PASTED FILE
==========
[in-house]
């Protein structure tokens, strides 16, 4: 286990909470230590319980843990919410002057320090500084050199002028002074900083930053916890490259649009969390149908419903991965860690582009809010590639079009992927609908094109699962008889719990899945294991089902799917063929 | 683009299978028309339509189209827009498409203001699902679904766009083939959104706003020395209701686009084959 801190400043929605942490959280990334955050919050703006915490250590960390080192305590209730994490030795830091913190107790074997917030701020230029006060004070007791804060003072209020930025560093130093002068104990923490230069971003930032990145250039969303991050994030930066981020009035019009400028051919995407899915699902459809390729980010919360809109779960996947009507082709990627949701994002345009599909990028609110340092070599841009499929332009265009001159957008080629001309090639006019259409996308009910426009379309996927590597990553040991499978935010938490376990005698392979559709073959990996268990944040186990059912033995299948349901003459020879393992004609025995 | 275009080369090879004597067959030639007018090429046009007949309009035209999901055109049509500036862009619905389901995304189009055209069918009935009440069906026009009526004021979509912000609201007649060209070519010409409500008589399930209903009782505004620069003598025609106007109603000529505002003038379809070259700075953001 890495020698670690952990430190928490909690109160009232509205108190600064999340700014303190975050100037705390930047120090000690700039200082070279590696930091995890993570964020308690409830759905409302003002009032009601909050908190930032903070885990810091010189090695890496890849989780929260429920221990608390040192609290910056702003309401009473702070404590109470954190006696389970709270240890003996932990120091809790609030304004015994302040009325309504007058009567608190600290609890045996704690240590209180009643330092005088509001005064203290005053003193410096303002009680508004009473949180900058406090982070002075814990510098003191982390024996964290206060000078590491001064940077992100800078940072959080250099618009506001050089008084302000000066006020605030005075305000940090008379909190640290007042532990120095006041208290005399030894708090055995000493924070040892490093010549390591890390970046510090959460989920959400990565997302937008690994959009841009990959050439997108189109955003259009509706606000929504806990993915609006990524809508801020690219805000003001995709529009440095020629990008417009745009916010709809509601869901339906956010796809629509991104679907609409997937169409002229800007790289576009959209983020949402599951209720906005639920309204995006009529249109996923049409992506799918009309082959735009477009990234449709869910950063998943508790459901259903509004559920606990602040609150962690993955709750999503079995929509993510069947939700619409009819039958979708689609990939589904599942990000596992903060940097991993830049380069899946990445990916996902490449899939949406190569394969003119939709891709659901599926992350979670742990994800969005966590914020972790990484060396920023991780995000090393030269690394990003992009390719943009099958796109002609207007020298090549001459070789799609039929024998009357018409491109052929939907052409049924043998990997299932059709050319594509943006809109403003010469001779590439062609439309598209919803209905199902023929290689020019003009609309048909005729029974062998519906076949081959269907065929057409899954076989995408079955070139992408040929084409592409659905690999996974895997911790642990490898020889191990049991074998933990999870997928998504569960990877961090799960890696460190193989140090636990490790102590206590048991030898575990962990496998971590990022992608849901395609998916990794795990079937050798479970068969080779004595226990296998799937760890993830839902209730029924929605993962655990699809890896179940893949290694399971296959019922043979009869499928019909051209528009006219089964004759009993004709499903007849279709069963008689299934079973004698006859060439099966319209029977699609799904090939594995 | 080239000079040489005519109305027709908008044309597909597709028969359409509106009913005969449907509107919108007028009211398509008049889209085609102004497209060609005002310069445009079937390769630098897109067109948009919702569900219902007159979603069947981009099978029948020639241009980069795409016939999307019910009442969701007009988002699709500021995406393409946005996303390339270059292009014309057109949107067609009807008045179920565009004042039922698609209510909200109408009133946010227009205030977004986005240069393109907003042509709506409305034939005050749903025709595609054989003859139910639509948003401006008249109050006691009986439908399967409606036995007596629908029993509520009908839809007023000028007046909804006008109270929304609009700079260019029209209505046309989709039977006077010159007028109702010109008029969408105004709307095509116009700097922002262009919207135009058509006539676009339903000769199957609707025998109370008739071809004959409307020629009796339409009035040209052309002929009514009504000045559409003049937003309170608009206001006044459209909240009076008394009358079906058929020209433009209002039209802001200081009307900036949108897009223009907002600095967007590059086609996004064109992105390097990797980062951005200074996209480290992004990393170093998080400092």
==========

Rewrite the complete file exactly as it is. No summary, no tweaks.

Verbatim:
[in-house]
């Protein structure tokens, strides 16, 4: 286990909470230590319980843990919410002057320090500084050199002028002074900083930053916890490259649009969390149908419903991965860690582009809010590639079009992927609908094109699962008889719990899945294991089902799917063929 | 683009299978028309339509189209827009498409203001699902679904766009083939959104706003020395209701686009084959 801190400043929605942490959280990334955050919050703006915490250590960390080192305590209730994490030795830091913190107790074997917030701020230029006060004070007791804060003072209020930025560093130093002068104990923490230069971003930032990145250039969303991050994030930066981020009035019009400028051919995407899915699902459809390729980010919360809109779960996947009507082709990627949701994002345009599909990028609110340092070599841009499929332009265009001159957008080629001309090639006019259409996308009910426009379309996927590597990553040991499978935010938490376990005698392979559709073959990996268990944040186990059912033995299948349901003459020879393992004609025995 | 275009080369090879004597067959030639007018090429046009007949309009035209999901055109049509500036862009619905389901995304189009055209069918009935009440069906026009009526004021979509912000609201007649060209070519010409409500008589399930209903009782505004620069003598025609106007109603000529505002003038379809070259700075953001 890495020698670690952990430190928490909690109160009232509205108190600064999340700014303190975050100037705390930047120090000690700039200082070279590696930091995890993570964020308690409830759905409302003002009032009601909050908190930032903070885990810091010189090695890496890849989780929260429920221990608390040192609290910056702003309401009473702070404590109470954190006696389970709270240890003996932990120091809790609030304004015994302040009325309504007058009567608190600290609890045996704690240590209180009643330092005088509001005064203290005053003193410096303002009680508004009473949180900058406090982070002075814990510098003191982390024996964290206060000078590491001064940077992100800078940072959080250099618009506001050089008084302000000066006020605030005075305000940090008379909190640290007042532990120095006041208290005399030894708090055995000493924070040892490093010549390591890390970046510090959460989920959400990565997302937008690994959009841009990959050439997108189109955003259009509706606000929504806990993915609006990524809508801020690219805000003001995709529009440095020629990008417009745009916010709809509601869901339906956010796809629509991104679907609409997937169409002229800007790289576009959209983020949402599951209720906005639920309204995006009529249109996923049409992506799918009309082959735009477009990234449709869910950063998943508790459901259903509004559920606990602040609150962690993955709750999503079995929509993510069947939700619409009819039958979708689609990939589904599942990000596992903060940097991993830049380069899946990445990916996902490449899939949406190569394969003119939709891709659901599926992350979670742990994800969005966590914020972790990484060396920023991780995000090393030269690394990003992009390719943009099958796109002609207007020298090549001459070789799609039929024998009357018409491109052929939907052409049924043998990997299932059709050319594509943006809109403003010469001779590439062609439309598209919803209905199902023929290689020019003009609309048909005729029974062998519906076949081959269907065929057409899954076989995408079955070139992408040929084409592409659905690999996974895997911790642990490898020889191990049991074998933990999870997928998504569960990877961090799960890696460190193989140090636990490790102590206590048991030898575990962990496998971590990022992608849901395609998916990794795990079937050798479970068969080779004595226990296998799937760890993830839902209730029924929605993962655990699809890896179940893949290694399971296959019922043979009869499928019909051209528009006219089964004759009993004709499903007849279709069963008689299934079973004698006859060439099966319209029977699609799904090939594995 | 080239000079040489005519109305027709908008044309597909597709028969359409509106009913005969449907509107919108007028009211398509008049889209085609102004497209060609005002310069445009079937390769630098897109067109948009919702569900219902007159979603069947981009099978029948020639241009980069795409016939999307019910009442969701007009988002699709500021995406393409946005996303390339270059292009014309057109949107067609009807008045179920565009004042039922698609209510909200109408009133946010227009205030977004986005240069393109907003042509709506409305034939005050749903025709595609054989003859139910639509948003401006008249109050006691009986439908399967409606036995007596629908029993509520009908839809007023000028007046909804006008109270929304609009700079260019029209209505046309989709039977006077010159007028109702010109008029969408105004709307095509116009700097922002262009919207135009058509006539676009339903000769199957609707025998109370008739071809004959409307020629009796339409009035040209052309002929009514009504000045559409003049937003309170608009206001006044459209909240009076008394009358079906058929020209433009209002039209802001200081009307900036949108897009223009907002600095967007590059086609996004064109992105390097990797980062951005200074996209480290992004990393170093998080400092």